GI416 Half Unit Not available in 2012/13
Gender and Transition Societies: Politics, Policies and Patterns
This information is for the 2012/13 session.
Optional on MSc Gender, Policy and Inequalities, MSc Gender, Development and Globalisation, and MSc Gender. Available as an outside option where regulations permit.
From a gender perspective, the course brings together three dimensions - political, economic, and social - to study the process of transition from central planning economies and totalitarian governments towards models of mixed market economies and representative democracy, and in some cases to membership of the EU. The regional focus is on countries of CEE, but some comparisons will be made to cases from post-Soviet Eurasia, Russia, Latin America, and China. The course draws on theoretical, methodological and empirical and scholarship from a social science perspective, where gender is conceptualised both as an explanatory tool and as an object of analysis.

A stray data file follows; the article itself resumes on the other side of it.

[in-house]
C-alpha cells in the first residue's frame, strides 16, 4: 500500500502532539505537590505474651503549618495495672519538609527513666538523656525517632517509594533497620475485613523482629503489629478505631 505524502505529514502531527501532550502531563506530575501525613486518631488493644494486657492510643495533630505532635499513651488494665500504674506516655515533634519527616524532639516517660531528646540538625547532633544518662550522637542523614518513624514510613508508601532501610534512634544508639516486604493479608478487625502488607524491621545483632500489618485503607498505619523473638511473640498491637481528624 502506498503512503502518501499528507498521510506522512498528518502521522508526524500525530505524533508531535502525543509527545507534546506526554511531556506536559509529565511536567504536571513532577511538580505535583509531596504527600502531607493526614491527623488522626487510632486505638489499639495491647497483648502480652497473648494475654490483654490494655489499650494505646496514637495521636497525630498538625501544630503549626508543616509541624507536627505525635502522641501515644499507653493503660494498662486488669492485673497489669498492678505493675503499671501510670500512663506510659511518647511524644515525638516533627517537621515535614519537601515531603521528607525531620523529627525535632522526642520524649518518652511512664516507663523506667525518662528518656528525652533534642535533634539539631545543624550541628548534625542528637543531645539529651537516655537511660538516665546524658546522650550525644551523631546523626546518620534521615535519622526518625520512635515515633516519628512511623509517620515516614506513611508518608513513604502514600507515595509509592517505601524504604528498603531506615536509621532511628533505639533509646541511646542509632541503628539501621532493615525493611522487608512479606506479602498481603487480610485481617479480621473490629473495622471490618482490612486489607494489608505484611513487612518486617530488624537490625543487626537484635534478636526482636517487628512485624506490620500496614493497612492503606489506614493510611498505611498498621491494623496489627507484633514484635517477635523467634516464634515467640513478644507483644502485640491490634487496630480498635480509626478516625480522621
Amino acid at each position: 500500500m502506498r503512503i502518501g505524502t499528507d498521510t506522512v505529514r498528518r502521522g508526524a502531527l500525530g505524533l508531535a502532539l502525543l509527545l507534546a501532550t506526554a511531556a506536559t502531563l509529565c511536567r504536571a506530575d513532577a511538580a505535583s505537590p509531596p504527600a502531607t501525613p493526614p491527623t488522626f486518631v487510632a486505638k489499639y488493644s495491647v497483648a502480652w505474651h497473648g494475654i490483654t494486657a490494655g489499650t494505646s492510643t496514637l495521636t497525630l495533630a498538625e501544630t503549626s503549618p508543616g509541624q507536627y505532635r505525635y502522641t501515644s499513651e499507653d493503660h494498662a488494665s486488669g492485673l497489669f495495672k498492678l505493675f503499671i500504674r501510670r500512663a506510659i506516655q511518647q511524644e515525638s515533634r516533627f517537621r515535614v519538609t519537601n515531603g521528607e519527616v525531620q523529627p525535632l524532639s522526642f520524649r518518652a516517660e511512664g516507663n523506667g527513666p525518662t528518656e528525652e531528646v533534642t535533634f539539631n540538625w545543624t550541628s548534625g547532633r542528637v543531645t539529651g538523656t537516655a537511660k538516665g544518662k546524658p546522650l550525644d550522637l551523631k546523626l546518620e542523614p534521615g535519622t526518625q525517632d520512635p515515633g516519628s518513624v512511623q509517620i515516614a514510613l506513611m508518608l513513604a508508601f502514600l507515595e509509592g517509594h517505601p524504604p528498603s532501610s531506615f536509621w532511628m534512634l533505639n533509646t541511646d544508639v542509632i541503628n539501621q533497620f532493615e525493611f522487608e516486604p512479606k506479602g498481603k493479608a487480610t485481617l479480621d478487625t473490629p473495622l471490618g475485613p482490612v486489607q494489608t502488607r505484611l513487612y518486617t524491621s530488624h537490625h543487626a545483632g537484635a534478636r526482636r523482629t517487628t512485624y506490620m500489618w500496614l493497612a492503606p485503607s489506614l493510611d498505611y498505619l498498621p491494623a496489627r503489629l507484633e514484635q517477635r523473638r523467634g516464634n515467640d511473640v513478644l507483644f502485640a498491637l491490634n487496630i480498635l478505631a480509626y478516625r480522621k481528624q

10 x one-hour lectures and 10 x one-hour seminars in the MT. There is also an essay workshop in the MT.
One 2,000 word essay and a seminar presentation.
N. Barr (ed.) (2005) Labor Markets and Social Policy in Central and Eastern Europe: The Accession and Beyond, Washington DC: The World Bank;
M. Burawoy and K. Verderey (1999) Ethnographies of Change in the Postsocialist World. Boston and Oxford: Rowman and Littlefield;
A. Cerami and P. Vanhuysse (2009) Post-communist welfare pathways: theorizing social policy transformations in Central and Eastern Europe; Basingstoke: Palgrave Macmillan;
B. Einhorn (2010) Citizenship in an Enlarging Europe: From Dream to Awakening. Basingstoke: Palgrave Macmillan;
J.E. Johnson and J.C. Robinson (eds) (2007) Living Gender after Socialism. Bloomington and Indianapolis: Indiana University Press;
S. Gal and G. Kligman (2000) Reproducing Gender: politics, publics and everyday life after socialism. Princeton: University Press;
S. L. Wolchik and J. L. Curry (eds) (2008) Central and East European Politics: From Communism to Democracy, London: Rowman and Littlefield.
One 4,000 word essay (100%).